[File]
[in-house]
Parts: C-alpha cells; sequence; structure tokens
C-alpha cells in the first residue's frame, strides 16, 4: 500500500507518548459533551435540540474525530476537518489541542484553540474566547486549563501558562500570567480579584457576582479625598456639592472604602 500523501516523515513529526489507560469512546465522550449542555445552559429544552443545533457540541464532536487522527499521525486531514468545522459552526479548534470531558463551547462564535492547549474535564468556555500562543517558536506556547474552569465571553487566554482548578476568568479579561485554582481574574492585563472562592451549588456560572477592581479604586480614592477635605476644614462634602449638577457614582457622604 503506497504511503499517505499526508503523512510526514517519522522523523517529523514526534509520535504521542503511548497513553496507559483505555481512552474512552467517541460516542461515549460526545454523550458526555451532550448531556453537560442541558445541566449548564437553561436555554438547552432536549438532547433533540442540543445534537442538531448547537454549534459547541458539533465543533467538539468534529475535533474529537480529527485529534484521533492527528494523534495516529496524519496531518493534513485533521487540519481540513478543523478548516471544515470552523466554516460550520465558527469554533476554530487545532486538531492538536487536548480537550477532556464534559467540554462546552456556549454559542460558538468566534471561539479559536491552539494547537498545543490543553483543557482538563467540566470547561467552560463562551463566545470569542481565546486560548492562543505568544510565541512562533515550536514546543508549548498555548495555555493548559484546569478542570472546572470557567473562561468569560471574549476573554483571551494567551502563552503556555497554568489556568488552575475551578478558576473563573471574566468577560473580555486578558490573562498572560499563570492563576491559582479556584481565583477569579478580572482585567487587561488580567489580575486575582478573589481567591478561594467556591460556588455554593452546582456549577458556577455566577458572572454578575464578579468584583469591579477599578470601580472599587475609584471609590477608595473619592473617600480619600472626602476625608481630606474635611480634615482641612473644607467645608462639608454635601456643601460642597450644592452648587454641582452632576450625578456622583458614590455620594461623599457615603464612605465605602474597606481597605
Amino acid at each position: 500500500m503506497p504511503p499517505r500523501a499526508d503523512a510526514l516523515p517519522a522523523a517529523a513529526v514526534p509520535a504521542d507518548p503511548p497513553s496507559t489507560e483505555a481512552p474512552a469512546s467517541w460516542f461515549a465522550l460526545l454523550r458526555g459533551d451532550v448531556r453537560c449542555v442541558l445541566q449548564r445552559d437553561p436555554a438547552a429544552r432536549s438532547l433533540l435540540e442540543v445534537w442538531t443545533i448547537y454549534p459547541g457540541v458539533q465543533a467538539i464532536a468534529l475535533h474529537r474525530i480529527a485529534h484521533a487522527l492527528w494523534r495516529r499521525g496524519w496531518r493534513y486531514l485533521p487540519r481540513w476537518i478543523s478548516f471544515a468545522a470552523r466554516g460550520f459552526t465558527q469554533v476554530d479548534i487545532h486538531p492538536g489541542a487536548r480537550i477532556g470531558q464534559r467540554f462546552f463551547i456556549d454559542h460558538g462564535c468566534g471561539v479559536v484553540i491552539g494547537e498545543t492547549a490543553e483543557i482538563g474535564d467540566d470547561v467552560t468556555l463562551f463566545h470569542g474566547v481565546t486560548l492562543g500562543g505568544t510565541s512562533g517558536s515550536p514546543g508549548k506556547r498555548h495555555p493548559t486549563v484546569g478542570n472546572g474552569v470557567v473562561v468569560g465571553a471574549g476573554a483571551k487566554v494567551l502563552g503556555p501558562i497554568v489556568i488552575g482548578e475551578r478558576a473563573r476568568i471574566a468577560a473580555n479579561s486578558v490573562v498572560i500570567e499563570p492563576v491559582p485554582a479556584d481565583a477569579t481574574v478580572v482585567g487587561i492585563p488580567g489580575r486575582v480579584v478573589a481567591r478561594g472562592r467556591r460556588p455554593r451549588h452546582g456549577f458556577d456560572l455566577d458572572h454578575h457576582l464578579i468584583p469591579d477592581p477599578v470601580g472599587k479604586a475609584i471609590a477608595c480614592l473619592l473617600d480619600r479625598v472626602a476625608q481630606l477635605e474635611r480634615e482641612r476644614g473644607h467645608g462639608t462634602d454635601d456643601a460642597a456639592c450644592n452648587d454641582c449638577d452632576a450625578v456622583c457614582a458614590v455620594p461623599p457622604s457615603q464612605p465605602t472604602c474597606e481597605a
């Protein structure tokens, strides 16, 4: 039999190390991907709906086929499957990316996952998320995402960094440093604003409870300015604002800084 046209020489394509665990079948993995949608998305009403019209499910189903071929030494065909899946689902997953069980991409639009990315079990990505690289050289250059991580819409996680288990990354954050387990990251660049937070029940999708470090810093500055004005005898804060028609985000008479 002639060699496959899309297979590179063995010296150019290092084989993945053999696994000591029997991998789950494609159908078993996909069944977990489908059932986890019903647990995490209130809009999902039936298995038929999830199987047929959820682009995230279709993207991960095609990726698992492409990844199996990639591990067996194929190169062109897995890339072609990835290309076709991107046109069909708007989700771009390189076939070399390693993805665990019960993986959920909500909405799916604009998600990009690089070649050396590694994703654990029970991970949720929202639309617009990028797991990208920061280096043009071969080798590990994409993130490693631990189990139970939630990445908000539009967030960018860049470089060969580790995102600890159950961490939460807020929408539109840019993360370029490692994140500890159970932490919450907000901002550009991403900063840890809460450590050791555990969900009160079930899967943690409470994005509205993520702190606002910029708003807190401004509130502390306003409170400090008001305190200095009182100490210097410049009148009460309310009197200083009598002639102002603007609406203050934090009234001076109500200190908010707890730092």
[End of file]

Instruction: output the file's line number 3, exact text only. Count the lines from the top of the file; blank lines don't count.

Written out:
C-alpha cells in the first residue's frame, strides 16, 4: 500500500507518548459533551435540540474525530476537518489541542484553540474566547486549563501558562500570567480579584457576582479625598456639592472604602 500523501516523515513529526489507560469512546465522550449542555445552559429544552443545533457540541464532536487522527499521525486531514468545522459552526479548534470531558463551547462564535492547549474535564468556555500562543517558536506556547474552569465571553487566554482548578476568568479579561485554582481574574492585563472562592451549588456560572477592581479604586480614592477635605476644614462634602449638577457614582457622604 503506497504511503499517505499526508503523512510526514517519522522523523517529523514526534509520535504521542503511548497513553496507559483505555481512552474512552467517541460516542461515549460526545454523550458526555451532550448531556453537560442541558445541566449548564437553561436555554438547552432536549438532547433533540442540543445534537442538531448547537454549534459547541458539533465543533467538539468534529475535533474529537480529527485529534484521533492527528494523534495516529496524519496531518493534513485533521487540519481540513478543523478548516471544515470552523466554516460550520465558527469554533476554530487545532486538531492538536487536548480537550477532556464534559467540554462546552456556549454559542460558538468566534471561539479559536491552539494547537498545543490543553483543557482538563467540566470547561467552560463562551463566545470569542481565546486560548492562543505568544510565541512562533515550536514546543508549548498555548495555555493548559484546569478542570472546572470557567473562561468569560471574549476573554483571551494567551502563552503556555497554568489556568488552575475551578478558576473563573471574566468577560473580555486578558490573562498572560499563570492563576491559582479556584481565583477569579478580572482585567487587561488580567489580575486575582478573589481567591478561594467556591460556588455554593452546582456549577458556577455566577458572572454578575464578579468584583469591579477599578470601580472599587475609584471609590477608595473619592473617600480619600472626602476625608481630606474635611480634615482641612473644607467645608462639608454635601456643601460642597450644592452648587454641582452632576450625578456622583458614590455620594461623599457615603464612605465605602474597606481597605